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Young children often look to their parents for guidance in many things, but a new study now suggests that what a parent drinks in front of their child could make a major impact on their child’s health.
The study, reported on by The Guardian, looked at four-to-eight-year-olds whose parents drank sweet drinks. Kids whose parents drank fizzy drinks were 192% more likely to drink the same beverages as their parents than other kids their age, 115% more likely to drink fruit juices if their parents did, and 529% to drink smoothies if their parents drank smoothies.
Sugary beverages like sodas, sports drinks, juices and other sweetened beverages have been linked to higher rates of diabetes, tooth decay, and other major health risks.Latino kids ages zero to five is higher than the overall average, studies show. Unfortunately, consumption of sugary drinks such as soft drinks, sports drinks, flavored milk and fruit-flavored drinks have risen between 1991 and 2008.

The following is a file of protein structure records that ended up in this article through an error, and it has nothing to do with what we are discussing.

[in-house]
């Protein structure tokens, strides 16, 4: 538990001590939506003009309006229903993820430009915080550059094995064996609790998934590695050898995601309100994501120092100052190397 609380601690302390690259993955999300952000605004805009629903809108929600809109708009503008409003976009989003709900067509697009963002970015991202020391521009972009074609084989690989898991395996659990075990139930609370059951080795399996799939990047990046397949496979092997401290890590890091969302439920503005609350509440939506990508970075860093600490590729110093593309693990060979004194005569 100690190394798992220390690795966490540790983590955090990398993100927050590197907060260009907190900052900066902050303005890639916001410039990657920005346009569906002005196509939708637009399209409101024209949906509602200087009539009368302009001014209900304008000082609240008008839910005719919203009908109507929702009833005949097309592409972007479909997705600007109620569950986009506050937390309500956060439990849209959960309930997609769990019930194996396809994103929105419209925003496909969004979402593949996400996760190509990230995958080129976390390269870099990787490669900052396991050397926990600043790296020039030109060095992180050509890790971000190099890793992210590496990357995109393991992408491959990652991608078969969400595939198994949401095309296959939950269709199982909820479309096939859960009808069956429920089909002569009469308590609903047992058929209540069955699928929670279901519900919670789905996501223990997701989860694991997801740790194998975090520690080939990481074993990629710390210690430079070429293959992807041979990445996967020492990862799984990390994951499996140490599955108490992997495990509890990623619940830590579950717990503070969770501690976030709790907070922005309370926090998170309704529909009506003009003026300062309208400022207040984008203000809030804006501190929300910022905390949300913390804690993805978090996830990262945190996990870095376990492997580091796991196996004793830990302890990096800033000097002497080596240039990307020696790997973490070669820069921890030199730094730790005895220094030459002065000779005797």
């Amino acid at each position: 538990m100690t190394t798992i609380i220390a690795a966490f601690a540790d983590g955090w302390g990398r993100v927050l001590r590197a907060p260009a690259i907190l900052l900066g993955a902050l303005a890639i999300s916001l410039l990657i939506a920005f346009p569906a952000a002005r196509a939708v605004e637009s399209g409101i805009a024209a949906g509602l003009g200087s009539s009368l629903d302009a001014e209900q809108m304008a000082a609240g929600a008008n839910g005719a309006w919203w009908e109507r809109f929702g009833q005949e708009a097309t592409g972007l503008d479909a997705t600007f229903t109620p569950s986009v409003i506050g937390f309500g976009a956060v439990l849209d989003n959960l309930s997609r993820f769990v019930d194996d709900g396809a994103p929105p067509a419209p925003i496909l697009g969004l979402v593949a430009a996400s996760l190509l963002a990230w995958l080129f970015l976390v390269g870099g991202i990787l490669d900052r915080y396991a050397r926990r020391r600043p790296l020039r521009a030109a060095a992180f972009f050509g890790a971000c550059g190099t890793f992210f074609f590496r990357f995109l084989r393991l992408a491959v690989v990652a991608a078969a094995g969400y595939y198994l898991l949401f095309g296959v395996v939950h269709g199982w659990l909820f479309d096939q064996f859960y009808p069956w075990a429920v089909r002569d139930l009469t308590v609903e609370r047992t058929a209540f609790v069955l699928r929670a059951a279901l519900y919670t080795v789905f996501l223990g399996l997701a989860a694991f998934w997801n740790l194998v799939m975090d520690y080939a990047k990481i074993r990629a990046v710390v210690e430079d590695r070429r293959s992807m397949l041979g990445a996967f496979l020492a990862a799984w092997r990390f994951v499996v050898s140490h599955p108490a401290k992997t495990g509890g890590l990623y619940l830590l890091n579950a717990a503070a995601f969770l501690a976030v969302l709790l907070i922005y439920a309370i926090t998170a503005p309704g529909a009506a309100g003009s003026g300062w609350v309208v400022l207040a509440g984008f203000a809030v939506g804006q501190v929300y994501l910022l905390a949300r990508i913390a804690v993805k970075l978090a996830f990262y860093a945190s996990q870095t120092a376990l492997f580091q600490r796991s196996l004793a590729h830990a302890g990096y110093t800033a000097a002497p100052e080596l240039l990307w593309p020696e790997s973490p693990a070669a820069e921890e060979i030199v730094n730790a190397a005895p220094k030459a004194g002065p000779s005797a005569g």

Latino kids ages zero to five is higher than the overall average, studies show. Unfortunately, consumption of sugary drinks such as soft drinks, sports drinks, flavored milk and fruit-flavored drinks have risen between 1991 and 2008.
In fact, according to Harvard T.H. Chan School of public health notes that regular consumers of sugary beverages have a 26% higher risk of type 2 diabetes.
Television ads, online games and targeted ads often focus on Latino families and kids and other minorities than their peers, increasing the likelihood of kids seeing more parental roles drinking unhealthy beverages.
The good news from within the study revealed that when parents drank water, their kids were more likely to drink water as well.
The American Heart Association recommends children limit their sugar intake to less than six teaspoons or 25 grams of added sugars daily or less than a 100 calories of sugar for a healthy heart. This includes added sugars in food products as well such as yogurts, pasta sauces, and cereals.
To learn more about the dangers of sugary beverages for Latino kids, click here.
For healthier beverage tips and recommendations, click here.
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By The Numbers
for every Latino neighborhood, compared to 3 for every non-Latino neighborhood